As your loved one ages, they may begin to make unnecessary or overly expensive purchases. Even worse, they could fall victim to scams. Such incidents may not be due to individually poor shopping habits or gullibility, but a sign of declining cognitive function. A MetLife study estimated that seniors lose approximately $2.6 billion per year, and the problem is growing worse with time. Unscrupulous salespeople and scam artists have learned to target seniors as easy prey.
Poor financial decisions and financial abuse are often two sides of the same coin: weakening cognitive ability. Aberrations in purchasing or scam victimization may increase if the mental decline is rooted in the early stages of Alzheimer’s. Here are some red-flag indicators that your loved one’s declining mental ability may necessitate professional senior care:
- Increasing dependence on another to explain everyday matters
- Trouble paying bills by oneself or an increase in unpaid bills, even when financial resources exist
- Growing inability to understand or manage property and home maintenance
- Inability understanding their own finances or financial advice
- Ongoing alcohol dependency or drug abuse
- Odd behavior or delusions
- Changes in appearance, upkeep, and poor hygiene
- Difficulty with medication management
- Growing inability to use navigational skills, especially in a new or different environment
Financial fraud is perpetrated upon the elderly in many ways. Here are the most common:
- Telemarketing, especially for purchase of worthless goods or donations to fake charities
- Identity theft via calls pretending to be from a credit card company/bank
- Internet fraud using “phishing” schemes to ‘update’ or ‘verify’ personal information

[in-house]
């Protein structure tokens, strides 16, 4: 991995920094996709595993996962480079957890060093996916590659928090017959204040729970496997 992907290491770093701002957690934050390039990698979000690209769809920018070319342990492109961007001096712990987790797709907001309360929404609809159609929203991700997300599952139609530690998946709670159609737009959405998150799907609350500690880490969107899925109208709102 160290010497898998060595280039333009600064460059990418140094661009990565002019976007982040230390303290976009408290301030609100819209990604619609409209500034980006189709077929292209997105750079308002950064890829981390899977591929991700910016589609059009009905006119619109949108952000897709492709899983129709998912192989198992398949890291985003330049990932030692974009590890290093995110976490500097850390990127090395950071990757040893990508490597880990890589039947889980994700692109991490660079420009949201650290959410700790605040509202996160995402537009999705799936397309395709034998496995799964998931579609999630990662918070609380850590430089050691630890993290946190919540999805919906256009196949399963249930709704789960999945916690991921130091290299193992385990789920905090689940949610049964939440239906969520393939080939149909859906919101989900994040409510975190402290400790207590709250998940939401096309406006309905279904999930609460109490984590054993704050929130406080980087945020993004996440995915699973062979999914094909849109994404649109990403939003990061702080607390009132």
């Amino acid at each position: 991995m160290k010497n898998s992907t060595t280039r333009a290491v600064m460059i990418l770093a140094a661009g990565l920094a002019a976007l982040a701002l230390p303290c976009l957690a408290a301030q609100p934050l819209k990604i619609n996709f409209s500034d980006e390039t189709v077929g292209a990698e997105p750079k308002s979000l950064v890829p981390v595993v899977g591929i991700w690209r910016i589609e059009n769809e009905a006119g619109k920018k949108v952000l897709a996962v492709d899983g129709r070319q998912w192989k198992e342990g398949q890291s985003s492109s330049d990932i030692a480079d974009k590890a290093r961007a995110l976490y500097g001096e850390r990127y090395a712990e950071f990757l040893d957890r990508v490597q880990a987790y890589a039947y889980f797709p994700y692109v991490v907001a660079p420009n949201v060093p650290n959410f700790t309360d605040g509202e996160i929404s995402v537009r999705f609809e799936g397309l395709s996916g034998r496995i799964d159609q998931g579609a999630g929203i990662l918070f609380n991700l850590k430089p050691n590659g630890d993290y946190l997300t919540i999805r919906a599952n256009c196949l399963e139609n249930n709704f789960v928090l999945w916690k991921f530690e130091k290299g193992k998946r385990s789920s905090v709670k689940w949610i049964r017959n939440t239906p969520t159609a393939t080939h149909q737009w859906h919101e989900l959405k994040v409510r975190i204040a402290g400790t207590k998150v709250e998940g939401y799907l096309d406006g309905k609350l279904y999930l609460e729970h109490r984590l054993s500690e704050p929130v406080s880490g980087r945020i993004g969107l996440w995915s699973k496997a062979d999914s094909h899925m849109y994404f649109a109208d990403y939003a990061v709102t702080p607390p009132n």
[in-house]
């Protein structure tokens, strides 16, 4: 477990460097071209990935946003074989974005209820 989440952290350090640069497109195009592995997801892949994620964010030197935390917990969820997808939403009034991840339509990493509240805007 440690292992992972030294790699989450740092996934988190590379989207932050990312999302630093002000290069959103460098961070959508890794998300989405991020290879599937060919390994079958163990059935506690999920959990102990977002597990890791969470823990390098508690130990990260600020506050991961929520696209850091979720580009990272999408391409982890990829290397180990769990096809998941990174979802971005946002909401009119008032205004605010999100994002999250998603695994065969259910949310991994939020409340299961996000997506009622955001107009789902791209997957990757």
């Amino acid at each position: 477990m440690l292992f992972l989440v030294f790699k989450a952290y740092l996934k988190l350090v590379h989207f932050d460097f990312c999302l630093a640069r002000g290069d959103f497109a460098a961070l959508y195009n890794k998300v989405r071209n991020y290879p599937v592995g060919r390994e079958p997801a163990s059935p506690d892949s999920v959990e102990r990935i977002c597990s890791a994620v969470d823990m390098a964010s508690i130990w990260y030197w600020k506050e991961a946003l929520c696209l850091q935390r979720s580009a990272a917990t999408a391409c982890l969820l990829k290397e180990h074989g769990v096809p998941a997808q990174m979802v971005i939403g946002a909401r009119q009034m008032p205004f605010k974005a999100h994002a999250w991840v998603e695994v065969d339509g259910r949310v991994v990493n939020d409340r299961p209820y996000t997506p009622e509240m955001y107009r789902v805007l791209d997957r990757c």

- Home repair/contractor fraud
- Fake lotteries or sweepstakes
- Fraudulent health insurance and Medicare matters
Keep in mind that issues of fraud are common. According to the Bureau of Justice Statistics (BJS), in 2014, approximately 2.6 million seniors experienced some form of identity theft, which increased from 2.1 million in 2012. This same study indicated that approximately 14 percent of these victims “experienced out-of-pocket losses” from the use of “existing…credit card or bank account information.” In America, an estimated 10,000 seniors a day fall for fraud schemes.
If you can monitor transactions in your loved one’s daily life, be aware of these matters in particular. Also, go shopping with your parent for groceries and anything else they need to help them avoid sporadic or reckless spending. Use accounting software through your parent’s bank or via software available online that can help you and your parent budget responsibly. When it comes to scams, teach your parent to hang up on robocalls, avoid free trial offers, and be suspicious of unknown callers by using caller ID. However, these are just a few preliminary measures. Your parent may need more oversight or constant care than you can provide.
Financial irresponsibility is not always a matter of naiveté or credulity, but instead an inability to think carefully and rationalize clearly. Diminishing cognitive function may well be a perpetrator. Despite the unfortunate, irreversible challenge of cognitive impairment, you can accomplish positive changes in your parent’s health and gain peace of mind about their finances. It’s possible to avoid a financial spiral or cruel swindle that wipes out a loved one’s savings.
If you note financial anomalies, seek help right away. Ask a Senior Living Advisor (SLA) about Memory Care options in a senior living community. A healthy and secure environment for your loved one will offer even greater relief than attempts to monitor their spending habits yourself. To see if the time is right for Memory Care, or simply to examine your options, please have a talk with an OurParents SLA right away.
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